This month, with overwhelming support from the financial services industry and consumer groups, President Bush signed into law the Fair and Accurate Credit Transactions Act of 2003 (the FACT Act). Passage of this legislation was a top priority for ICBA this year because it was the vehicle by which the seven federal standards for credit reporting were permanently reauthorized, resulting in a major benefit to community banks and their customers. Without these uniform federal credit reporting standards banks would face a compliance nightmare of a myriad of state credit reporting laws that would ultimately affect the consumer's access to credit -a lose-lose situation for everyone.
The new law is a win-win. And the most significant win is that it preempts state laws by establishing one set of federal credit reporting standards. It is appropriately balanced with consumer protection provisions designed to combat identity theft (a top consumer and industry concern) while remaining sensitive to the regulatory burden of community banks. That is not to say that banks will have no additional compliance obligations, but the FACT Act contains provisions that hold everyone accountable. It places obligations not just on banks and other creditors and reporters of customer information, but on the consumer and the credit bureaus as well.
The law permanently reauthorizes existing FCRA provisions and preempts state law in the following areas:
Below are some additional key provisions of the new law. For each of these provisions state laws are preempted, therefore states may not impose additional or different obligations.
IDENTITY THEFT PREVENTION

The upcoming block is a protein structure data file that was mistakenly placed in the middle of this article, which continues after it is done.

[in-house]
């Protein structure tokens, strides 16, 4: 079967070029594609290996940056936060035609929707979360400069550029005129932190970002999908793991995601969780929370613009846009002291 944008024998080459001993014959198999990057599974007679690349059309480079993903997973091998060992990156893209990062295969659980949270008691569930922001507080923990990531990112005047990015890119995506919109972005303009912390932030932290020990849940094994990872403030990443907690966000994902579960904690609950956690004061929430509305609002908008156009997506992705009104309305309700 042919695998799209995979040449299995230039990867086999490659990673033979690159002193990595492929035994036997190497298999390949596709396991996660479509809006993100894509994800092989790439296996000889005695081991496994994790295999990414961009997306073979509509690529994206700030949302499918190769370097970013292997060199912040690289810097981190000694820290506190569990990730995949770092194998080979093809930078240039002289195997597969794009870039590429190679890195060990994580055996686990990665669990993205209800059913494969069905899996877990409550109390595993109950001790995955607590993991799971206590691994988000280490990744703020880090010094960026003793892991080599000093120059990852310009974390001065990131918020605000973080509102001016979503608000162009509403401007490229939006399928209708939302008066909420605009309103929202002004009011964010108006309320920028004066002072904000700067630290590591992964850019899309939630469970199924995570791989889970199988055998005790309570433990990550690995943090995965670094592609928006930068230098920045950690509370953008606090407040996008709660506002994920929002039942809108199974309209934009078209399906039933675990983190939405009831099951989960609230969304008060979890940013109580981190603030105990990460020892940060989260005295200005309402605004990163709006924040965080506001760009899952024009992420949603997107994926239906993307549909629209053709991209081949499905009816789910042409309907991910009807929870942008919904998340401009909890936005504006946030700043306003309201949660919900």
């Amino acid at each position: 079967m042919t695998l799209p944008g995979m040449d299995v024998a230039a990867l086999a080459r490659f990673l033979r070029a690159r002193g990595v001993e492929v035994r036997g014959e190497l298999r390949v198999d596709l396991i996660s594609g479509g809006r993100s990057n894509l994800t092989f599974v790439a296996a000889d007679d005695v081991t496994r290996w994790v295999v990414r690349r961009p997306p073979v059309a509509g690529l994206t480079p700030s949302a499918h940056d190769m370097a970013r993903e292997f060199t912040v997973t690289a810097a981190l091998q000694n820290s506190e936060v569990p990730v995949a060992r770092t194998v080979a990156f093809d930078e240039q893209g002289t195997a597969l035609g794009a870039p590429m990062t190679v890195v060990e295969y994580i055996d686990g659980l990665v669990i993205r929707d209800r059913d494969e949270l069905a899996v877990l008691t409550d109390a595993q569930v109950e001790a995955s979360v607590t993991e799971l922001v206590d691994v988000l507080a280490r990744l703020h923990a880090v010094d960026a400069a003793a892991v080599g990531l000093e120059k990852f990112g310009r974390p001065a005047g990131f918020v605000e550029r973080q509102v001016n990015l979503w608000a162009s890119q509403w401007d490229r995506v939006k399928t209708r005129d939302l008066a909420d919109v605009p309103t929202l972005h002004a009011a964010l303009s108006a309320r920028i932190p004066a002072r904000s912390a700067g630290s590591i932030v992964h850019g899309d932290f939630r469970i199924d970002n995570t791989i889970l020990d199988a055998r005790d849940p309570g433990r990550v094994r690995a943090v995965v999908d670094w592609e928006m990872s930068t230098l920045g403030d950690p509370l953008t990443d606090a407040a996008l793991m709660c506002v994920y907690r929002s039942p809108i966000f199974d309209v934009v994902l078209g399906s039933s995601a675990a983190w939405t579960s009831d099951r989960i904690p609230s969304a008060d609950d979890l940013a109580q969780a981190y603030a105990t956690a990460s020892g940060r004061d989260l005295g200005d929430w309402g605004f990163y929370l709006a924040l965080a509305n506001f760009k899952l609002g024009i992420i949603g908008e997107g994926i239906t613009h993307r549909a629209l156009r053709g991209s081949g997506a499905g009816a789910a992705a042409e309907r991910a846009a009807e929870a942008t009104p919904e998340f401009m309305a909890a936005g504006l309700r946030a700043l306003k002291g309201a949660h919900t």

Fraud Alerts. Consumers who suspect that they have been or are about to be the victim of identity theft may request that the credit bureau place a fraud alert in their credit file which may remain from 90 days to as long as 7 years. For customers with fraud alerts, creditors must take reasonable steps to verify the consumer's identity. Regulations defining appropriate proof of identity will be prescribed by the Federal Trade Commission.
Providing Information to Victims of Identity Theft. To document fraudulent transactions, victims of identity theft can request that a creditor provide them with copies of records when an account has been opened in their name. The information must be provided within 30 days and at no charge to the victim. The request must be in writing with proof of identification. The bank can decline to provide the information, for example, if it is not confident of the true identity of the requester. It is important to note that this provision of the law does not impose any new record keeping requirements on banks or other creditors.
Blocking Information Resulting from Identity Theft (Tradeline Blocking). Information that a consumer indicates is the result of an identity theft will be blocked by the credit bureau, and the credit bureau will notify the furnisher of the information of the block. Banks and other furnishers must have reasonable procedures to respond to a credit bureau notification to prevent the refurnishing of blocked information. A creditor may not sell, transfer or place for collection any debt that it has been notified has been blocked by a nationwide credit bureau.
Red Flag Guidelines and Regulations. The federal banking agencies and the FTC will jointly establish guidelines identifying patterns, practices and activities that may indicate identity theft. Creditors will be required to have reasonable procedures to implement these guidelines.
IMPROVEMENTS IN USE AND ACCURACY OF CREDIT INFORMATION